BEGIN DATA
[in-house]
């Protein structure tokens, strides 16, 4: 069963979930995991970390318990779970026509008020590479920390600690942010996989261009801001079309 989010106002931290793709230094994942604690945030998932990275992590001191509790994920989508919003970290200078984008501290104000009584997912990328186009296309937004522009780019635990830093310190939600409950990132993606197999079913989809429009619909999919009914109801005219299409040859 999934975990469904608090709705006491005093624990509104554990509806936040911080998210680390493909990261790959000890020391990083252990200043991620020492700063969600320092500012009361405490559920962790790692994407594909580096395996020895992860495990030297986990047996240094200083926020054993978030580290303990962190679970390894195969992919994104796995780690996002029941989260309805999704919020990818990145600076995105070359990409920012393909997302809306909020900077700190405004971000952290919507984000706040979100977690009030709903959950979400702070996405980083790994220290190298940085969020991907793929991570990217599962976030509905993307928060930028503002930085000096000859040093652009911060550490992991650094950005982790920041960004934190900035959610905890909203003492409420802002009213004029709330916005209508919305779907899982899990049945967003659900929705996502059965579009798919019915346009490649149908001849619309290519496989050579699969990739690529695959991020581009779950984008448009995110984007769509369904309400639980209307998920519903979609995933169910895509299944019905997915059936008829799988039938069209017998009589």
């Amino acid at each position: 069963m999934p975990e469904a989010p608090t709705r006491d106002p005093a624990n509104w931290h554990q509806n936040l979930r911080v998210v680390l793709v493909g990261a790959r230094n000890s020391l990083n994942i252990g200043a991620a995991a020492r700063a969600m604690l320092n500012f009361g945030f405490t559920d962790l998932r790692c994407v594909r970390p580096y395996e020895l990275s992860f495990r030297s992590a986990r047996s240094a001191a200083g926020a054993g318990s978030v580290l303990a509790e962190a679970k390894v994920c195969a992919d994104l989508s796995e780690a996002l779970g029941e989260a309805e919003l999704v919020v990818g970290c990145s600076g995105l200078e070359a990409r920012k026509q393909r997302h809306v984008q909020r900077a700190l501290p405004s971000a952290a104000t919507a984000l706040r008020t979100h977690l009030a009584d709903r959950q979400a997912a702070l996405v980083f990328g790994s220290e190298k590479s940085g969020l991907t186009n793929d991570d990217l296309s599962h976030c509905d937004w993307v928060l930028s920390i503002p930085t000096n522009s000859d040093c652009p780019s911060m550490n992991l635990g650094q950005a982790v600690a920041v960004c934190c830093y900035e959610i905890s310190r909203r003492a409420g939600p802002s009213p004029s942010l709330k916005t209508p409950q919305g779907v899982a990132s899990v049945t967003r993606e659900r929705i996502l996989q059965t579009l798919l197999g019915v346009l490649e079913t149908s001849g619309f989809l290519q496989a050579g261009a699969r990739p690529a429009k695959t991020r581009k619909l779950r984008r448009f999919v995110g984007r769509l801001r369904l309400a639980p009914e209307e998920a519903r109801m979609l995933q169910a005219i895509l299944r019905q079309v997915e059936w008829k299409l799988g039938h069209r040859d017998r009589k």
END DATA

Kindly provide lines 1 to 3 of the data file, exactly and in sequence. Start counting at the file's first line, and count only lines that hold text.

[in-house]
């Protein structure tokens, strides 16, 4: 069963979930995991970390318990779970026509008020590479920390600690942010996989261009801001079309 989010106002931290793709230094994942604690945030998932990275992590001191509790994920989508919003970290200078984008501290104000009584997912990328186009296309937004522009780019635990830093310190939600409950990132993606197999079913989809429009619909999919009914109801005219299409040859 999934975990469904608090709705006491005093624990509104554990509806936040911080998210680390493909990261790959000890020391990083252990200043991620020492700063969600320092500012009361405490559920962790790692994407594909580096395996020895992860495990030297986990047996240094200083926020054993978030580290303990962190679970390894195969992919994104796995780690996002029941989260309805999704919020990818990145600076995105070359990409920012393909997302809306909020900077700190405004971000952290919507984000706040979100977690009030709903959950979400702070996405980083790994220290190298940085969020991907793929991570990217599962976030509905993307928060930028503002930085000096000859040093652009911060550490992991650094950005982790920041960004934190900035959610905890909203003492409420802002009213004029709330916005209508919305779907899982899990049945967003659900929705996502059965579009798919019915346009490649149908001849619309290519496989050579699969990739690529695959991020581009779950984008448009995110984007769509369904309400639980209307998920519903979609995933169910895509299944019905997915059936008829799988039938069209017998009589």
């Amino acid at each position: 069963m999934p975990e469904a989010p608090t709705r006491d106002p005093a624990n509104w931290h554990q509806n936040l979930r911080v998210v680390l793709v493909g990261a790959r230094n000890s020391l990083n994942i252990g200043a991620a995991a020492r700063a969600m604690l320092n500012f009361g945030f405490t559920d962790l998932r790692c994407v594909r970390p580096y395996e020895l990275s992860f495990r030297s992590a986990r047996s240094a001191a200083g926020a054993g318990s978030v580290l303990a509790e962190a679970k390894v994920c195969a992919d994104l989508s796995e780690a996002l779970g029941e989260a309805e919003l999704v919020v990818g970290c990145s600076g995105l200078e070359a990409r920012k026509q393909r997302h809306v984008q909020r900077a700190l501290p405004s971000a952290a104000t919507a984000l706040r008020t979100h977690l009030a009584d709903r959950q979400a997912a702070l996405v980083f990328g790994s220290e190298k590479s940085g969020l991907t186009n793929d991570d990217l296309s599962h976030c509905d937004w993307v928060l930028s920390i503002p930085t000096n522009s000859d040093c652009p780019s911060m550490n992991l635990g650094q950005a982790v600690a920041v960004c934190c830093y900035e959610i905890s310190r909203r003492a409420g939600p802002s009213p004029s942010l709330k916005t209508p409950q919305g779907v899982a990132s899990v049945t967003r993606e659900r929705i996502l996989q059965t579009l798919l197999g019915v346009l490649e079913t149908s001849g619309f989809l290519q496989a050579g261009a699969r990739p690529a429009k695959t991020r581009k619909l779950r984008r448009f999919v995110g984007r769509l801001r369904l309400a639980p009914e209307e998920a519903r109801m979609l995933q169910a005219i895509l299944r019905q079309v997915e059936w008829k299409l799988g039938h069209r040859d017998r009589k």